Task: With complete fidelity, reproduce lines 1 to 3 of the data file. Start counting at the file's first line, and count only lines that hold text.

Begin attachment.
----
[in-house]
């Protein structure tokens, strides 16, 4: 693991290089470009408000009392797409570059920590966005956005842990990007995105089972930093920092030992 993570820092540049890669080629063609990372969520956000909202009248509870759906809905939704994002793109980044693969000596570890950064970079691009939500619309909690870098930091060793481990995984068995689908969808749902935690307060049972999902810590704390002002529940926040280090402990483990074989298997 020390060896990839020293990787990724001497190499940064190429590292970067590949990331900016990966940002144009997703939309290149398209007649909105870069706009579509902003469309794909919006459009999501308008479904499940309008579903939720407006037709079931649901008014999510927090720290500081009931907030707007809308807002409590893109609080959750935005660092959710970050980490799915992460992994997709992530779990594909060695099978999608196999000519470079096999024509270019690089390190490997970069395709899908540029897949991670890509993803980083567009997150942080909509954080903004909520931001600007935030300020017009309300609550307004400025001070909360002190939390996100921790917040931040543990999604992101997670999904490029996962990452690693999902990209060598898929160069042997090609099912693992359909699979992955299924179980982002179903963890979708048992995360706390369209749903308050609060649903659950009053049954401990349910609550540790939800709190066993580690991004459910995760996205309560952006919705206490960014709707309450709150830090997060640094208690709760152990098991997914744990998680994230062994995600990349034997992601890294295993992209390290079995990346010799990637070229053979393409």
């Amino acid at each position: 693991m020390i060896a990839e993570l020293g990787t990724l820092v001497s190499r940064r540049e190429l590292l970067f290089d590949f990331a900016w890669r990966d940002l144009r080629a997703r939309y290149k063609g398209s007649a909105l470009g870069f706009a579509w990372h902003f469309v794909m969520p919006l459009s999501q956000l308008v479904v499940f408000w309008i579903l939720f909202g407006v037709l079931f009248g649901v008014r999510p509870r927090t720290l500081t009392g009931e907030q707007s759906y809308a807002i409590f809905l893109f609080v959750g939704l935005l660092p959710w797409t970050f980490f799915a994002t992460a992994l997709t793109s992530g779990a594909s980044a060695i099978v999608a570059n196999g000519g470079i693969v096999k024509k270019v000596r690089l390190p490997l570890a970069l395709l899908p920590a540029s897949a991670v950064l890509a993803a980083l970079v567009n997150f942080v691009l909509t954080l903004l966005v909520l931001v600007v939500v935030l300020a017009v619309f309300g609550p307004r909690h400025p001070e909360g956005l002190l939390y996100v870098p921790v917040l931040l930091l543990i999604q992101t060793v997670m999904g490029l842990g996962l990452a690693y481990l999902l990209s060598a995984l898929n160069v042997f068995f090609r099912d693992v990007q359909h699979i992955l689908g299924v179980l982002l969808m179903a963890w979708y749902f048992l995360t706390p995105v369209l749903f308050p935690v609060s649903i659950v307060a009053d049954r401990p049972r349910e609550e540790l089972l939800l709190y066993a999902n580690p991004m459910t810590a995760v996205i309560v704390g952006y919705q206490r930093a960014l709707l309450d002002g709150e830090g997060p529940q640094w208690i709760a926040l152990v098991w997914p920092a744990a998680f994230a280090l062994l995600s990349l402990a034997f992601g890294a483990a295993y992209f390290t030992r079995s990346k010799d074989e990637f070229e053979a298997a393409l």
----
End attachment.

[in-house]
């Protein structure tokens, strides 16, 4: 693991290089470009408000009392797409570059920590966005956005842990990007995105089972930093920092030992 993570820092540049890669080629063609990372969520956000909202009248509870759906809905939704994002793109980044693969000596570890950064970079691009939500619309909690870098930091060793481990995984068995689908969808749902935690307060049972999902810590704390002002529940926040280090402990483990074989298997 020390060896990839020293990787990724001497190499940064190429590292970067590949990331900016990966940002144009997703939309290149398209007649909105870069706009579509902003469309794909919006459009999501308008479904499940309008579903939720407006037709079931649901008014999510927090720290500081009931907030707007809308807002409590893109609080959750935005660092959710970050980490799915992460992994997709992530779990594909060695099978999608196999000519470079096999024509270019690089390190490997970069395709899908540029897949991670890509993803980083567009997150942080909509954080903004909520931001600007935030300020017009309300609550307004400025001070909360002190939390996100921790917040931040543990999604992101997670999904490029996962990452690693999902990209060598898929160069042997090609099912693992359909699979992955299924179980982002179903963890979708048992995360706390369209749903308050609060649903659950009053049954401990349910609550540790939800709190066993580690991004459910995760996205309560952006919705206490960014709707309450709150830090997060640094208690709760152990098991997914744990998680994230062994995600990349034997992601890294295993992209390290079995990346010799990637070229053979393409």
């Amino acid at each position: 693991m020390i060896a990839e993570l020293g990787t990724l820092v001497s190499r940064r540049e190429l590292l970067f290089d590949f990331a900016w890669r990966d940002l144009r080629a997703r939309y290149k063609g398209s007649a909105l470009g870069f706009a579509w990372h902003f469309v794909m969520p919006l459009s999501q956000l308008v479904v499940f408000w309008i579903l939720f909202g407006v037709l079931f009248g649901v008014r999510p509870r927090t720290l500081t009392g009931e907030q707007s759906y809308a807002i409590f809905l893109f609080v959750g939704l935005l660092p959710w797409t970050f980490f799915a994002t992460a992994l997709t793109s992530g779990a594909s980044a060695i099978v999608a570059n196999g000519g470079i693969v096999k024509k270019v000596r690089l390190p490997l570890a970069l395709l899908p920590a540029s897949a991670v950064l890509a993803a980083l970079v567009n997150f942080v691009l909509t954080l903004l966005v909520l931001v600007v939500v935030l300020a017009v619309f309300g609550p307004r909690h400025p001070e909360g956005l002190l939390y996100v870098p921790v917040l931040l930091l543990i999604q992101t060793v997670m999904g490029l842990g996962l990452a690693y481990l999902l990209s060598a995984l898929n160069v042997f068995f090609r099912d693992v990007q359909h699979i992955l689908g299924v179980l982002l969808m179903a963890w979708y749902f048992l995360t706390p995105v369209l749903f308050p935690v609060s649903i659950v307060a009053d049954r401990p049972r349910e609550e540790l089972l939800l709190y066993a999902n580690p991004m459910t810590a995760v996205i309560v704390g952006y919705q206490r930093a960014l709707l309450d002002g709150e830090g997060p529940q640094w208690i709760a926040l152990v098991w997914p920092a744990a998680f994230a280090l062994l995600s990349l402990a034997f992601g890294a483990a295993y992209f390290t030992r079995s990346k010799d074989e990637f070229e053979a298997a393409l």